To have analytics, you don’t have to work in sales! (I frequently hear this common complaint.)
As an illustration, as the news blog editor for a business, you could write:
Edited and published 30 articles per month for the company blog, which was read by 40,000 people each month and generated an average of 10 qualified leads for the business.
The better, the more descriptive you can be on your CV. Therefore, if you see a chance to include details, information, or measurements in any of the paragraphs or bullets you’ve created, take it.
Another illustration of how to talk about outcomes rather than obligations is as follows:
Which is more impressive-sounding?
A) “Handles all incoming requests for the company and oversees the customer support personnel.”
B) “Led the 22-person customer care staff that answered more than 250 incoming phone calls and emails each day.”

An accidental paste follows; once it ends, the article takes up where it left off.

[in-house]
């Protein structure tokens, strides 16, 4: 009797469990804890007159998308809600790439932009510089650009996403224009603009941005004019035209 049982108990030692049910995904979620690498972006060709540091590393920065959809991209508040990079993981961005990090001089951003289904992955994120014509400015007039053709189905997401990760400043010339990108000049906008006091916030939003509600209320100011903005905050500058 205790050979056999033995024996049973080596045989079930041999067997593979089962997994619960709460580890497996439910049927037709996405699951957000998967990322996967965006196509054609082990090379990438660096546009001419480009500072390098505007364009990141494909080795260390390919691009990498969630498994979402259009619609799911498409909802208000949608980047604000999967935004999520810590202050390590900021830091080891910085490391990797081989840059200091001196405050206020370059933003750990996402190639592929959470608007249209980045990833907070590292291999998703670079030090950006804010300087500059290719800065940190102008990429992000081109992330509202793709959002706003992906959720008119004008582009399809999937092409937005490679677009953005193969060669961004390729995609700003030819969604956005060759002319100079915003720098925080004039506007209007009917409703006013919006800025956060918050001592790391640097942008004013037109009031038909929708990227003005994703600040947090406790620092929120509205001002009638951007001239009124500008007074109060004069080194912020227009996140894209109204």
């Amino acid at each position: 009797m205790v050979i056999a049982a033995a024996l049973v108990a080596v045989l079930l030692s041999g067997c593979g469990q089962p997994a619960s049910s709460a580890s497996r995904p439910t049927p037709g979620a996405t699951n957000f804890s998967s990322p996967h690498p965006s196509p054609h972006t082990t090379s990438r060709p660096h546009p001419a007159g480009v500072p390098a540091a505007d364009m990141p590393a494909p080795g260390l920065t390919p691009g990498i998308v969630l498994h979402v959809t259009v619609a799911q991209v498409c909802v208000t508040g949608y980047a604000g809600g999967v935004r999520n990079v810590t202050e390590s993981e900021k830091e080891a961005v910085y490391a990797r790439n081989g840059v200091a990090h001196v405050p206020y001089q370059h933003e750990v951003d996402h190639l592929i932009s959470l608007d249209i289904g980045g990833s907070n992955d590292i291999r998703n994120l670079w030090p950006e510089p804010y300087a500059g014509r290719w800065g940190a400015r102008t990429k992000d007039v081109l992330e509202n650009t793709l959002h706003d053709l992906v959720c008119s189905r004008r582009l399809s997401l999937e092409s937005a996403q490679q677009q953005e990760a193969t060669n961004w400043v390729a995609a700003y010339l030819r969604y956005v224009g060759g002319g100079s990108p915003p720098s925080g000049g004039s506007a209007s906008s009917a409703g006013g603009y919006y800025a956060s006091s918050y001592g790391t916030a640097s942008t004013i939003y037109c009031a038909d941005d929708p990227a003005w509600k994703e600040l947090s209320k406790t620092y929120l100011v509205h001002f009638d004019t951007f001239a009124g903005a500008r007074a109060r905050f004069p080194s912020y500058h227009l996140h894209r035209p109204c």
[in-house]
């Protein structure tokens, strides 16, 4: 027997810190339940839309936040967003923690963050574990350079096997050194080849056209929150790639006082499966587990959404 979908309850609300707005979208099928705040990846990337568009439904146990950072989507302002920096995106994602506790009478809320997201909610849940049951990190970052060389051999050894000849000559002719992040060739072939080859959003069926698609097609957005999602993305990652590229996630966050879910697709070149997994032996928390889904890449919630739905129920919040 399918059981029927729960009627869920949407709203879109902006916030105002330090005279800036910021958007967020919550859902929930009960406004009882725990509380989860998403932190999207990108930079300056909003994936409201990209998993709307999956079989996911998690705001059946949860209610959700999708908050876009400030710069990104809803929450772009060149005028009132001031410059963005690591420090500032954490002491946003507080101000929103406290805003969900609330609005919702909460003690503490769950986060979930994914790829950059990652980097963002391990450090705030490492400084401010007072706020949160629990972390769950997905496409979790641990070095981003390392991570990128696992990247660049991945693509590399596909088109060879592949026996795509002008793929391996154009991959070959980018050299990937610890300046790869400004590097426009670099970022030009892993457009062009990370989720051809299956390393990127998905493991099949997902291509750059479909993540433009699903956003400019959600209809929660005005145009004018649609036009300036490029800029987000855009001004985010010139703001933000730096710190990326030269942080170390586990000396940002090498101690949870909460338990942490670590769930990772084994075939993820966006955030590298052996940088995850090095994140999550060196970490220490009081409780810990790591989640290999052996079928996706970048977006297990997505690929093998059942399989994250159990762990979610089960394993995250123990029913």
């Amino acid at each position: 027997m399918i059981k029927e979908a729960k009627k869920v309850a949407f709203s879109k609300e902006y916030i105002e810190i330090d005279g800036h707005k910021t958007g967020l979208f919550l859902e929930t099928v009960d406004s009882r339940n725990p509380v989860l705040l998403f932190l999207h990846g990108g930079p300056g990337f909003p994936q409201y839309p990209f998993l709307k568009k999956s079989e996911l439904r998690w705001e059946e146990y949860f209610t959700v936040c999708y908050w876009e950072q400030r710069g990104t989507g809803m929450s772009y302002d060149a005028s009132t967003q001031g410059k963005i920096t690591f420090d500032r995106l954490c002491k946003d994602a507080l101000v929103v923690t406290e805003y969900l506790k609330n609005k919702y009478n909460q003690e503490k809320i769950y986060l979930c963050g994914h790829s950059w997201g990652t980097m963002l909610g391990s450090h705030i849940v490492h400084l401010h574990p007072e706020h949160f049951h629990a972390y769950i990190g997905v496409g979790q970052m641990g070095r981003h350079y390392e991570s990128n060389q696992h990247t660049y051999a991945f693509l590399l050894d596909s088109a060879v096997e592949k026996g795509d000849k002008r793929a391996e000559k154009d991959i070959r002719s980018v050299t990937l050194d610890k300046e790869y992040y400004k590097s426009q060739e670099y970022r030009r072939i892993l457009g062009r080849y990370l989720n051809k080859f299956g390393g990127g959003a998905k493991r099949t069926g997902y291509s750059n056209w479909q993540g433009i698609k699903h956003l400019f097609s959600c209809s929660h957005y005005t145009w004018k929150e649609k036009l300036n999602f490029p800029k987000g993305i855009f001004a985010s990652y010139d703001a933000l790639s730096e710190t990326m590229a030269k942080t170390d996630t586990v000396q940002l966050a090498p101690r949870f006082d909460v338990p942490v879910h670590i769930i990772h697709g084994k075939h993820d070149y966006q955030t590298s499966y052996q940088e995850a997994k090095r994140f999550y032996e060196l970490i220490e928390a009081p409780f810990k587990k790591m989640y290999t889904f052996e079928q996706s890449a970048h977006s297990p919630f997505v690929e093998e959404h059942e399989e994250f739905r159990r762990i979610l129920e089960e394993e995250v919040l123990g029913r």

The second choice will catch people’s eye and lead to more job interviews with prestigious companies.
6. Add other necessary resume sections
The following essential elements should be included in your chronological resume once you have listed your professional experience in chronological order:
- Your header/contact info
- A resume summary paragraph
- Your skills section
- Your education section
This article offers further information on the key elements of a resume if you need more assistance understanding what order to put things in and how everything fits together in the “big picture” of your resume.